Bookmarklet to Hide Nested Comments

by witzvo2 min read16th Oct 20133 comments

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Personal Blog

When reading comments on Less Wrong, I sometimes find myself reading reply after reply deep into a discussion when I really shouldn't be. If I had stopped and thought, I would have said, let's move on to the next thread. Similarly, I've seen comments that pose an interesting question or raise an interesting point get derailed because the first response to that post nitpicks on some issue and reply after reply delve into that. By the time I get to another child of the original comment that addresses its main point, I've exhausted myself.

This is nobody's fault but my own: the nesting mechanism is sound, the default behavior is reasonable, and the show/hide features are right there, but I don't find myself using them as much as I should.

As an experiment to see if I can improve my behavior I created this bookmarklet: Hide Nested Comments

EDIT: The link isn't working right now. It should link to: javascript:var%20cl=$$('div.comment');for(var%20i=0;i<cl.length;i++){a=cl[i];if(a.parentNode.parentNode.id!='comments')hidecomment(a.id.replace(/^[^_]*_/,''),a)};void(0);

but it doesn't. Sorry. Presumably I'm in violation of some security policy by attempting to make a bookmarklet in a post. If you trust me, you can create a bookmark with that as the destination yourself, but the directions below about dragging won't work.

What it does is pretty simple: it hides all comments on a post that aren't top level comments. This way, the default is that I don't see all the followups unless I decide that the subject matter is important enough that I want to wade into it. It makes it more effort to dig into subjects that interest me, but (hopefully, at least) I'll get less distracted where I shouldn't and a few more clicks won't kill me.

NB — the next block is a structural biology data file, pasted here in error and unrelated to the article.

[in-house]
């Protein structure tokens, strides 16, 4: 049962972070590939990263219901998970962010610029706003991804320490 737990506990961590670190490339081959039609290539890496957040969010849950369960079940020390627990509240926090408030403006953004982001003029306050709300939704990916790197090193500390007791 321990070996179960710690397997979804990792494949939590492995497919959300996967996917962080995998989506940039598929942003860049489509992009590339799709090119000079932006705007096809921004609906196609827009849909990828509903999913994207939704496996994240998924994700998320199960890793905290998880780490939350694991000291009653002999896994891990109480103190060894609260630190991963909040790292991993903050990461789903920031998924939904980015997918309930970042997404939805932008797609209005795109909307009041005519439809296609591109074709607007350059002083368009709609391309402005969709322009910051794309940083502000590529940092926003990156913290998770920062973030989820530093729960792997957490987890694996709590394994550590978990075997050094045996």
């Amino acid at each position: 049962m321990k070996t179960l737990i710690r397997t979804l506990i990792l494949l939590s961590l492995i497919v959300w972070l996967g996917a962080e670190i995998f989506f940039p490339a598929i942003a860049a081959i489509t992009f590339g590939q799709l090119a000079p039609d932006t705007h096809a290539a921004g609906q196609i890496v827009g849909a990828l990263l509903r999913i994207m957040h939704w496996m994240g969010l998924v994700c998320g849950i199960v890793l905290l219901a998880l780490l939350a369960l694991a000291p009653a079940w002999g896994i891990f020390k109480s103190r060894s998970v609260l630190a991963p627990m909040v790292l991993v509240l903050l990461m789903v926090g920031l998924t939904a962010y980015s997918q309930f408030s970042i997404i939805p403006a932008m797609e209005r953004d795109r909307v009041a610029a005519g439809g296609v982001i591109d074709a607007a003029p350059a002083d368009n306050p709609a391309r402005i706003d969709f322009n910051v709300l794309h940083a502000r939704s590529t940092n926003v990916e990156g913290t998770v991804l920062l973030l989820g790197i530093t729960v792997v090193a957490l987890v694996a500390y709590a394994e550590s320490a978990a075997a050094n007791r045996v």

The biggest drawback I'm aware of right now is that it means that I'll start missing interesting content that's buried under uninteresting content (arguably I'm missing most of those anyway). A fancier version might, for example, label the hidden posts with the maximum buried karma.

Anyway, it's an experiment. Feel free to try it yourself and report back, or tell me why you think it's a terrible idea.

How do I try it?

One way is to turn on your browser's bookmark toolbar and drag the above link onto that toolbar. Click on it on the toolbar to use it. If you don't like the results, just refresh. Another way, in Firefox, is to right-click (control-click on Mac) on the link and choose bookmark this link.

What's the code?

The javascript that makes the bookmarklet work is:

var cl=$$('div.comment'); // a list of all the comment divs on the page
for (var i=0; i<cl.length; i++) {
a=cl[i]; // take each in turn (forgot "var", sigh)
if (a.parentNode.parentNode.id!='comments') hidecomment(a.id.replace(/^[^_]*_/,''),a); // unless it's top-level, hide it
};
void(0);
// (yeah, I could use .each(...), but I didn't; it's just a hack at the moment anyway)

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3 comments, sorted by Highlighting new comments since Today at 11:54 PM
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Usage report: I've been using this bookmarklet for about two weeks now. I've found that I successfully do reduce the amount of time I spend getting lost in low-priority comment threads by using it. I still manage to pursue comments of interest to me. For me it's a net positive.

It's less clear that it'd be good for the site if it was widely adopted. It might be, since it would drive attention toward "high-level discussion" and away from interesting asides. A drawback would be that the discussions in those asides wouldn't be monitored as closely.

Anyway, there seems to be no danger of that from the level of response on this page.

I guess it should be relatively easy to add this button directly to the site, if enough readers like it.

It's no less a hack than a button built-in to the site to do the same thing would be a hack. I can verify the posted script is harmless.